...BUT CALLS FOR SOME INPUT INTO THEIR DEPLOYMENT
Foreign Minister Zebari on 3 June said that the international forces and the Iraqi authorities must find common ground in their relationship after the 30 June transfer of power that would give the new government some say in U.S. military operations in Iraq, RFE/RL reported. "If there are some major offensive military operations that will have political and security implications on the country as a whole, definitely the views of the Iraqi interim government should be taken into consideration and we should have a say in endorsing this kind of operation," Zebari told reporters after addressing the UN Security Council. The same day, U.S. Ambassador to the UN John Negroponte told the council that the transfer of sovereignty to the interim government "will be a true partnership, founded on shared goals and tangible cooperation at all levels -- from the soldiers on foot patrols to the highest levels of two sovereign governments." MES

U.S. SKIRMISHES WITH IRAQI MILITIA AS ATTEMPTS TO SHORE UP TRUCE CONTINUE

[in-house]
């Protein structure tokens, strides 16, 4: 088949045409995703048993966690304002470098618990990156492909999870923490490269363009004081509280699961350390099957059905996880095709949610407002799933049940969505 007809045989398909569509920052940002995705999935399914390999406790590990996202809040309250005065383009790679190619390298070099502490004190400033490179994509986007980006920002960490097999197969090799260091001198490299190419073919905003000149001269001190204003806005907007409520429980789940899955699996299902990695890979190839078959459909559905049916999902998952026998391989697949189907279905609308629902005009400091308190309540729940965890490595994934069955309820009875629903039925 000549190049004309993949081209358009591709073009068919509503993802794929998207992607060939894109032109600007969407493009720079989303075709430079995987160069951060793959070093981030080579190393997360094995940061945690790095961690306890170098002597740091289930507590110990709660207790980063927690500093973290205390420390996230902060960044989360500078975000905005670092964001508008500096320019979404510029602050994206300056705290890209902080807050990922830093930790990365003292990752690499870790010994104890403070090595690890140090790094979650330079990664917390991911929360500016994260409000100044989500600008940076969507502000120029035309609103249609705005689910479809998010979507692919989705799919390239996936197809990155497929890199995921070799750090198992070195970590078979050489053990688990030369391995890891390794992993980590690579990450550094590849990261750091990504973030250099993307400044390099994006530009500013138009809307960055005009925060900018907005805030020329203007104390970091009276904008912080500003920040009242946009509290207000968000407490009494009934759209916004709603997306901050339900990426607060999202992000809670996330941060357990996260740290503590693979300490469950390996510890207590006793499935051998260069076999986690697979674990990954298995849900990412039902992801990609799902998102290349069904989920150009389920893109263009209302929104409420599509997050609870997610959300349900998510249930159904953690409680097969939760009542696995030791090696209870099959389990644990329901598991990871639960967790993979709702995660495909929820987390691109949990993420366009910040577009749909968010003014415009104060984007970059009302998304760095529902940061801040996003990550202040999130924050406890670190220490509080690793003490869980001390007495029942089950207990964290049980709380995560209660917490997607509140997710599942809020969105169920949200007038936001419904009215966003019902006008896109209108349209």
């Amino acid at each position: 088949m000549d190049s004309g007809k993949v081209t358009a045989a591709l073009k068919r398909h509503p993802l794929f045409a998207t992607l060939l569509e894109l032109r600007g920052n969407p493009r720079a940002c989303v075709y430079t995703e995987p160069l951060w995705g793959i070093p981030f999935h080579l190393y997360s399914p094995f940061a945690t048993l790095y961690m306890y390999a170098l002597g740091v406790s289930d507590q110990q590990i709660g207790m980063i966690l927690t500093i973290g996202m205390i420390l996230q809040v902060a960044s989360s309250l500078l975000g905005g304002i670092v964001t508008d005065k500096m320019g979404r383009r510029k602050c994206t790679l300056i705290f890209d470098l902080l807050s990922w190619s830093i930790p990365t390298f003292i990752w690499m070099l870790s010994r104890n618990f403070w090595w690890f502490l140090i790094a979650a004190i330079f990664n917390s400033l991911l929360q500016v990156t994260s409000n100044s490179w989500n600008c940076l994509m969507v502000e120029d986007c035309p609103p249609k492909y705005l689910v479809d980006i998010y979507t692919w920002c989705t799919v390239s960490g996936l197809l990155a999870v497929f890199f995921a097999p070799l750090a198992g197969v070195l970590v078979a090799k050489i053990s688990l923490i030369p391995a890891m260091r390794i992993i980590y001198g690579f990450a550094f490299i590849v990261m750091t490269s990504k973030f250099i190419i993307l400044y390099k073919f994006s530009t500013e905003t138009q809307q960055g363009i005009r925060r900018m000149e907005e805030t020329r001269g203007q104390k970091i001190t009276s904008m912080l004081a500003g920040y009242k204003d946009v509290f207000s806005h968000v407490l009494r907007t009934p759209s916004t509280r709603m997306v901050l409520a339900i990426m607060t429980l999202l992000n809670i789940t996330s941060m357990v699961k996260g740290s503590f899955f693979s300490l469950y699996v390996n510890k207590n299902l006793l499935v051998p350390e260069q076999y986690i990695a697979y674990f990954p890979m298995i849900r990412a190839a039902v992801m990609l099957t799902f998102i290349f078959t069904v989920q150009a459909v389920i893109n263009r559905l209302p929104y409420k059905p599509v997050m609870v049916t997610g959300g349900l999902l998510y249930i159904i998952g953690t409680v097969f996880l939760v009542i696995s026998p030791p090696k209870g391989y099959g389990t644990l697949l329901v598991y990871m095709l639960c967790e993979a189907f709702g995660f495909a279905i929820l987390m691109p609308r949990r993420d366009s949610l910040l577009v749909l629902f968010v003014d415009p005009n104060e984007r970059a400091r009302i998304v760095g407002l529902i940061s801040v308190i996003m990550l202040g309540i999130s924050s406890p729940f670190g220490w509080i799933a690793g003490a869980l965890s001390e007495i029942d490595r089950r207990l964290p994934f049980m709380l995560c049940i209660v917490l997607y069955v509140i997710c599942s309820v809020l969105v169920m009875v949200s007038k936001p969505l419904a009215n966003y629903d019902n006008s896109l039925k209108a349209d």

Following fighting between U.S. troops and militiamen loyal to radical Shi'a cleric Muqtada al-Sadr in Al-Najaf and Al-Kufah on 2 June, al-Sadr met Shi'a political leaders on 3 June to attempt to shore up a truce made last week (see "RFE/RL Newsline," 27 May 2004), international media reported. Al-Sadr reportedly agreed to withdraw his Imam Al-Mahdi Army from the two Shi'a holy cities within two days as long as U.S. forces also withdraw. Fighting erupted in Al-Najaf briefly on 2 June, while at least five Iraqis were killed in fighting in Al-Kufah the same day, according to hospital officials, and the U.S. military said three soldiers were wounded. On 3 June, insurgents fired mortars and rocket-propelled grenades at a police station housing U.S. troops in Baghdad's Shi'a district of Al-Sadr City, starting fighting in which three Iraqis were killed, AP reported. Also, four U.S. soldiers were reported killed and five wounded on 3 June when their convoy was attacked near the edge of Al-Sadr City. DW